Arguably, one string in the bow of O Muilleoir’s urge to censor is that he does not want people asking questions about the gombeen network of which he is a part. He has probably suspected for some time that through the columns of The Blanket people have been considering digging deeper and asking probing questions - employing the kind of awkward technique that Freddie Scappaticci did not face in his interview with the Andersonstown News. And O Muilleoir has the business savvy to work out for himself that such questions might address themselves to establishing what building firm constructed Teach Basil (Basil’s House) on Hannahstown Hill where the paper has its printing presses; if the same firm built the Sinn Fein offices on the Falls Road, and if it did how, with its reputation as the Rachmans of the West Belfast building industry, did it ever secure the contracts; if the same contracting concern has been responsible for paying its non-unionised staff the paltry sum of £2 an hour, sacks it workers on the spot if they refuse to work in the rain, exploits (the business euphemism is ‘employs’) former republican prisoners to give the firm the whiff of cordite and ward off probing investigative forays, pays employees in pubs run by the same building concern, inflicts untold economic hardship on the more impoverished of West Belfast by cutting the required minimum heating insulation in their homes by half; and bullies, threatens and intimidates members of the public. O Muilleoir might also have good grounds for suspecting that The Blanket may further inquire into the suppression of articles or references to such activity by both An Phoblacht/Republican News and the Andersonstown News.

In this context where such questioning might throw light on a nefarious network thriving on the exploitation of the most needy in our community O Muilleoir might just be left with some explaining to do. Consequently, he is unsurprisingly apprehensive about journals that refuse to prostitute themselves. And he is alarmed by the existence of the type of people referred to once by Breda O’Brien: those ‘who are outside the inner circles and who are beholden to no one can act as important critical voices, or as advocates for those who otherwise would not be heard.'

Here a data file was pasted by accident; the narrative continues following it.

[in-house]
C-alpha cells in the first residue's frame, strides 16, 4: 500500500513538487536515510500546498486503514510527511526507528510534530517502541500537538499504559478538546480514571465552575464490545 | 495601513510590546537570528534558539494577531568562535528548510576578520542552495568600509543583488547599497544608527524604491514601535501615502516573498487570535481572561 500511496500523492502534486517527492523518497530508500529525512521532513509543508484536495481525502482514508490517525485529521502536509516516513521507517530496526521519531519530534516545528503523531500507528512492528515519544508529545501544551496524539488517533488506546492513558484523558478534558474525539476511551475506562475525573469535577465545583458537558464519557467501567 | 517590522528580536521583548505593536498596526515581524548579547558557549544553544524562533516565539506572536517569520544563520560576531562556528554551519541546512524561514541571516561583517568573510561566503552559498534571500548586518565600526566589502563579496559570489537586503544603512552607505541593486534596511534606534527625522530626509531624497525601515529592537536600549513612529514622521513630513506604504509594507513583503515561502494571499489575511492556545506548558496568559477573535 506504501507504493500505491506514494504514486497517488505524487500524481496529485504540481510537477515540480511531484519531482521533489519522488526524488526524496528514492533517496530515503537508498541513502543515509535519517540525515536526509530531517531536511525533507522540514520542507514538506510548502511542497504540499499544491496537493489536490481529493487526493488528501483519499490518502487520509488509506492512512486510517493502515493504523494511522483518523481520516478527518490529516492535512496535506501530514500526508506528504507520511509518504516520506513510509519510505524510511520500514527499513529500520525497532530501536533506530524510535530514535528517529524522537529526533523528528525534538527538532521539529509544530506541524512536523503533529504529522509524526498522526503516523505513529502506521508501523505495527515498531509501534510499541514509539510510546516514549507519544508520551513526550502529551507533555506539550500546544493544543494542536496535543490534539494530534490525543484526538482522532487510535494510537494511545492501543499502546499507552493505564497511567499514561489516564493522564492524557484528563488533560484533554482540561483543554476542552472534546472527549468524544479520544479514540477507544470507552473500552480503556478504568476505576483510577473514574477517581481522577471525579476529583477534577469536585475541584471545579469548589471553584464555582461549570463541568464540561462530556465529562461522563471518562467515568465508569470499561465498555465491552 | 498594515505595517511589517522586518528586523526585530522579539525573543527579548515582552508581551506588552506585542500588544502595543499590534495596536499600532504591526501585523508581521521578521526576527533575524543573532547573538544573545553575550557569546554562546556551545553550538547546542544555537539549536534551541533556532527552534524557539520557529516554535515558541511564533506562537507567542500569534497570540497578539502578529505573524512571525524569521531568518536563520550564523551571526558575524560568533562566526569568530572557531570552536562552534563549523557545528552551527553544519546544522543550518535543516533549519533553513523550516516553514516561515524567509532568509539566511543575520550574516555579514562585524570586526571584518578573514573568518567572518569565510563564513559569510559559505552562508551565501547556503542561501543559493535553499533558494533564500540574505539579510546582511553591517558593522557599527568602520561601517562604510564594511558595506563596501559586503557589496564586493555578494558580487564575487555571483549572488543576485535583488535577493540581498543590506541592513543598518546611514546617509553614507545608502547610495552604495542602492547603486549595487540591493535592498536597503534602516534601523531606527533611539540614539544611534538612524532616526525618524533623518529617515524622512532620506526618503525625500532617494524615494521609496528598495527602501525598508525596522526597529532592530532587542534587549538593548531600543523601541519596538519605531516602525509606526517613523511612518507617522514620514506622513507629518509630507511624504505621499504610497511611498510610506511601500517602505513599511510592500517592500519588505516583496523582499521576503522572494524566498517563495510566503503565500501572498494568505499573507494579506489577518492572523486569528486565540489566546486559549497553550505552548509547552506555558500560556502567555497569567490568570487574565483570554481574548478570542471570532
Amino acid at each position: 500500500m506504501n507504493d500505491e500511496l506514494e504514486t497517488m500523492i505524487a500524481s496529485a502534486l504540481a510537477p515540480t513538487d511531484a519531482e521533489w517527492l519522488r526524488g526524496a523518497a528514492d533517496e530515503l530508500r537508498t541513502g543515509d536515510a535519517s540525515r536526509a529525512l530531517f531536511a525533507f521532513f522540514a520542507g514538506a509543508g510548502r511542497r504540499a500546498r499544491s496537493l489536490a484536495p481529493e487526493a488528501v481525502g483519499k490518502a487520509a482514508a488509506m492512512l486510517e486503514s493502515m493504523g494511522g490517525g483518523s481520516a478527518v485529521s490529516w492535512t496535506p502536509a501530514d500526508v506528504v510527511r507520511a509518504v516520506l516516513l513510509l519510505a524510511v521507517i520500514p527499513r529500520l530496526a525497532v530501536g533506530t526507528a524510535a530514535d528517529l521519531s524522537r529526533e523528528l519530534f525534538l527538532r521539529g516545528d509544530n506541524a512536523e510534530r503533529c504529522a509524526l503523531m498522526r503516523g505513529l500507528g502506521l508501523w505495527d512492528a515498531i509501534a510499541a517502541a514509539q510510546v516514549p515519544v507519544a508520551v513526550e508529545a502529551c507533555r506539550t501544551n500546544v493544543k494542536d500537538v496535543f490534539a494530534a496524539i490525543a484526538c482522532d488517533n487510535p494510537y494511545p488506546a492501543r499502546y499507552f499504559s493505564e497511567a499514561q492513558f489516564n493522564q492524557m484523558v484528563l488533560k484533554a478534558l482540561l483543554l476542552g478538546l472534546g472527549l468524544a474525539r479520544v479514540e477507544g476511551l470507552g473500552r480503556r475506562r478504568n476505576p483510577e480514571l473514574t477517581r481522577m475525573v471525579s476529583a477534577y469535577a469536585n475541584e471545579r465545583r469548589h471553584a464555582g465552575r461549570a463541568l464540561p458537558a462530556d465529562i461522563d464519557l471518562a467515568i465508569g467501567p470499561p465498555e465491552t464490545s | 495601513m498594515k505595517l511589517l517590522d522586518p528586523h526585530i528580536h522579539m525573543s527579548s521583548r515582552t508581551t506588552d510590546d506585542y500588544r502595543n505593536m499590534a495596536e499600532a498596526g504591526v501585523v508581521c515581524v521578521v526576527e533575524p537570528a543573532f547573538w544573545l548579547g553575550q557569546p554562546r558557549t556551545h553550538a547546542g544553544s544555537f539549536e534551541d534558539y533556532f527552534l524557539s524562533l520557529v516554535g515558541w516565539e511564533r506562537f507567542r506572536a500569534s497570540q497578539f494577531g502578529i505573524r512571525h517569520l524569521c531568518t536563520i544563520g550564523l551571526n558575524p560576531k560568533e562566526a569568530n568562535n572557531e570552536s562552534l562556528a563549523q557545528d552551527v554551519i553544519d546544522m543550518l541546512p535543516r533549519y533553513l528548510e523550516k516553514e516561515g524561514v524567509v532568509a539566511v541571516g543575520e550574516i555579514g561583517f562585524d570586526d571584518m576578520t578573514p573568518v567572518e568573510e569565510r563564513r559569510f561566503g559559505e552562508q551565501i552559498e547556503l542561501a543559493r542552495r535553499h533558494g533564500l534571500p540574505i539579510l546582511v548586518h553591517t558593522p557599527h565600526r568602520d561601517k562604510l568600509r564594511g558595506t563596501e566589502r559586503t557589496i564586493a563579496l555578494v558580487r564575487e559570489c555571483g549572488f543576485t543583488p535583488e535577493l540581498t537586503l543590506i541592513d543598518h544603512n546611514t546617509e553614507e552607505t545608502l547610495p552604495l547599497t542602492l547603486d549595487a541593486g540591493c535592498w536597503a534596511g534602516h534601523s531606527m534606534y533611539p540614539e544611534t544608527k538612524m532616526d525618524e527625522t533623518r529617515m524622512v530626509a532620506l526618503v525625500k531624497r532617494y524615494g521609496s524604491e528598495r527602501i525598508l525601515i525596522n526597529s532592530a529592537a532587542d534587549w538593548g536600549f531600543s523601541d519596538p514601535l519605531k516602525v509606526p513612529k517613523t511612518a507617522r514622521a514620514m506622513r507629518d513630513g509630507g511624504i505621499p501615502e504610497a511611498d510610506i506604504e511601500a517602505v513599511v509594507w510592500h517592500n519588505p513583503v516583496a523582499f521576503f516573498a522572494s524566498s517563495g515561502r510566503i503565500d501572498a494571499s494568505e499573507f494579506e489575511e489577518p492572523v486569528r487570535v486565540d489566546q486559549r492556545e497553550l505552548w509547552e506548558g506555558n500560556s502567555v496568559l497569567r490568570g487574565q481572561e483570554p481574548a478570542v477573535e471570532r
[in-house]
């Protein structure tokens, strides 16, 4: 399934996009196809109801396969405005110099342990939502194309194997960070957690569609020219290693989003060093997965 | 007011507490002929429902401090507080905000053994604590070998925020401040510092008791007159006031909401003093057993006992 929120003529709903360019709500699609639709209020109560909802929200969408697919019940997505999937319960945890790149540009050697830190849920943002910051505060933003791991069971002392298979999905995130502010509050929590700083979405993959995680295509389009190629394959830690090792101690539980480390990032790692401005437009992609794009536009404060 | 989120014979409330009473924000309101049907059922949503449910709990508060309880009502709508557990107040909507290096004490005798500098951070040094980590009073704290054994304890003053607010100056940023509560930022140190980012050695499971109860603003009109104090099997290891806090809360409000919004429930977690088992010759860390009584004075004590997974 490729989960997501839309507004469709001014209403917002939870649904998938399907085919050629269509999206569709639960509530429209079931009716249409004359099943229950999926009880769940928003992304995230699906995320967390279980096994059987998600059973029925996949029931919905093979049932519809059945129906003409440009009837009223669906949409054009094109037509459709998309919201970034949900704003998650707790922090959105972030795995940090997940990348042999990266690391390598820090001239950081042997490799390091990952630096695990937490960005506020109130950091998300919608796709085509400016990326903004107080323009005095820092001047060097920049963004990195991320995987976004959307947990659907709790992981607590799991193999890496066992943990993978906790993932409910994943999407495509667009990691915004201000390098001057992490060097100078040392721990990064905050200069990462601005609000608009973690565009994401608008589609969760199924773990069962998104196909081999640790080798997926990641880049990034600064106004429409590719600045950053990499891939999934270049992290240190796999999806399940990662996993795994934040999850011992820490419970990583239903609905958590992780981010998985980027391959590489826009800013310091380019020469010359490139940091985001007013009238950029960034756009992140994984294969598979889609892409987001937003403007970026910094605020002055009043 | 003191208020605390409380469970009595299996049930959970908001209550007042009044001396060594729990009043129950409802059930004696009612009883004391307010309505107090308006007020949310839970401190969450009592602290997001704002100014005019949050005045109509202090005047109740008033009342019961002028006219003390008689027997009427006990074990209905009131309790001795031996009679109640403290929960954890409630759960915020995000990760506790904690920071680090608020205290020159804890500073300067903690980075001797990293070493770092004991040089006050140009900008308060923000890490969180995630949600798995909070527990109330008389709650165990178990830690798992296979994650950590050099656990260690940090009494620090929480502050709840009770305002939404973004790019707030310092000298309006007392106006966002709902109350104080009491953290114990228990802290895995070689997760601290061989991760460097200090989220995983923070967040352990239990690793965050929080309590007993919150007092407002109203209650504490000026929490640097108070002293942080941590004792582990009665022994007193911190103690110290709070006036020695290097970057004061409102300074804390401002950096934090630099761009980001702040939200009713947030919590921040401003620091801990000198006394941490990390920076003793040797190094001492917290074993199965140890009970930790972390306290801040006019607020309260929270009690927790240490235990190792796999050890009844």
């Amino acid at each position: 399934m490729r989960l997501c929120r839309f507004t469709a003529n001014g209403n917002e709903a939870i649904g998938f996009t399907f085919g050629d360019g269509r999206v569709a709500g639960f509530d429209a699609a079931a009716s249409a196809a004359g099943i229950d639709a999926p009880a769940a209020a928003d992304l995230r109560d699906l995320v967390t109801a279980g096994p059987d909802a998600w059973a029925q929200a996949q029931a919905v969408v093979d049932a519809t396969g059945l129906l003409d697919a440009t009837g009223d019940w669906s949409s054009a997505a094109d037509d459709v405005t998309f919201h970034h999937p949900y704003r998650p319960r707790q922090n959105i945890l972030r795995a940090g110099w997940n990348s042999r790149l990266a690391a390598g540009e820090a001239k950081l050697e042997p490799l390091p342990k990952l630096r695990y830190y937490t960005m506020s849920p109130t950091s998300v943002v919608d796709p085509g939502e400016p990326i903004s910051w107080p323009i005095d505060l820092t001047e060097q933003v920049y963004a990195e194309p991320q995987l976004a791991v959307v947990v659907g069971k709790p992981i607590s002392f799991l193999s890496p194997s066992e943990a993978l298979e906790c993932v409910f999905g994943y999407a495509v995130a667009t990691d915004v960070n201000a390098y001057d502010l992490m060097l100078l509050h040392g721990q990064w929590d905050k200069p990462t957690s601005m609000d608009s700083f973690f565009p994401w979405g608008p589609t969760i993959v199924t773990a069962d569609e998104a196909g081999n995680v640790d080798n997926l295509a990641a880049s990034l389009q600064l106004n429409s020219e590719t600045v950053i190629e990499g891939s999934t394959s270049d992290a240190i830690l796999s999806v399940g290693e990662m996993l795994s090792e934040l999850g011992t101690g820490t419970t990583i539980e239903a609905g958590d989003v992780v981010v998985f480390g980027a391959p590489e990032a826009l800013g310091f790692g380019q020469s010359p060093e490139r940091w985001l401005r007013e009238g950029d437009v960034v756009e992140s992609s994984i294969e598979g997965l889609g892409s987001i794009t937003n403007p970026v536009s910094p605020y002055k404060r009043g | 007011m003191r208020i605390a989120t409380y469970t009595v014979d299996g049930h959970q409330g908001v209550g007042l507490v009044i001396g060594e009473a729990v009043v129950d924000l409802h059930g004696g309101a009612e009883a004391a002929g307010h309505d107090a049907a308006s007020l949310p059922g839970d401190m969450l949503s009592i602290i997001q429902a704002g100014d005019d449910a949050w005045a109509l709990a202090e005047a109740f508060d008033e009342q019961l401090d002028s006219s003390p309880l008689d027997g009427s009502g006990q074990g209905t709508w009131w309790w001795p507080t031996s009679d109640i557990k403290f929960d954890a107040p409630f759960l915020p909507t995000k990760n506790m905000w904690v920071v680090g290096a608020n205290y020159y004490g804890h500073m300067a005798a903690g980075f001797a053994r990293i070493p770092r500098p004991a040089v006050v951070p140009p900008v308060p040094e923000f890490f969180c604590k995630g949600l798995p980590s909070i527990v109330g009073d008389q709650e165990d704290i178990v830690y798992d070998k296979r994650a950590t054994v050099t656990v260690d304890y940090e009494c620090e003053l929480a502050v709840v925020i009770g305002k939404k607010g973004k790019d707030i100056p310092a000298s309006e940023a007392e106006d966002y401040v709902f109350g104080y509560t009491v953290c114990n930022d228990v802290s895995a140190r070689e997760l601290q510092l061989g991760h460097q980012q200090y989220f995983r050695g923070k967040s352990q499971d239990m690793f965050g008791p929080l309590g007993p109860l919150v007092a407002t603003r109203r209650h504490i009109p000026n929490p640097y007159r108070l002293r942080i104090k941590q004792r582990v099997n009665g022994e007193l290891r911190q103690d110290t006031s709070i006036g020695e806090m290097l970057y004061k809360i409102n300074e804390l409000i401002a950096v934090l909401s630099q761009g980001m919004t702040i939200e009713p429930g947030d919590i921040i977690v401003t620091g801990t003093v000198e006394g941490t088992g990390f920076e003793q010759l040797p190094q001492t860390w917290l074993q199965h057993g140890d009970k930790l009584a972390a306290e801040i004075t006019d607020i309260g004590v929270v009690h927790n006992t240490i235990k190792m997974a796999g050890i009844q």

The point is, O Muilleoir can chase after The Blanket for years if he so chooses. He can issue writs and threaten libel action to the cows come home. People who sat for years on end in a cell dressed only in a prison blanket defying the might and power of the British state in defence of a belief will hardly find themselves perturbed by what a West Belfast capitalist mutters and threatens. Ultimately, all O Muilleoir is doing is plugging the holes we have already made in the wall of silence which he and his fellow gombeen men have constructed over the years. And we will continue to poke and probe at every turn. Truth is speaking to power and O Muilleoir doesn’t like it. Tough.




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The Blanket - A Journal of Protest & Dissent



Intellectual freedom is essential to human society. Freedom of thought is the only guarantee against an infection of people by mass myths, which, in the hands of treacherous hypocrites and demagogues, can be transformed into bloody dictatorships.
- Andrei Dmitrievich Sakharov

Index: Current Articles

22 June 2003


Other Articles From This Issue:


Censorship at the Irish Echo
Patrick Farrelly and Eamon Lynch


The Pen Mightier Than the Sword
Mick Hall


The House that Who Built?
Anthony McIntyre


Angrytown News Responds

Jimmy Sands


Pedro Albizu Campos

Aoife Rivera Serrano


Ernesto Guevara
Liam O Ruairc


Motion Passed
Na Fianna Éireann


19 June 2003


Andersonstown News: Voice of Banana Republicanism?
Eamon Lynch


A Gnat on the Back of an Elephant
Mags Glennon


In Defence of Eamon Lynch
Anthony McIntyre


Left Right?

Eamonn McCann


President-in-Exile in Jail

Pedram Moallemian


The Letters Page has been updated.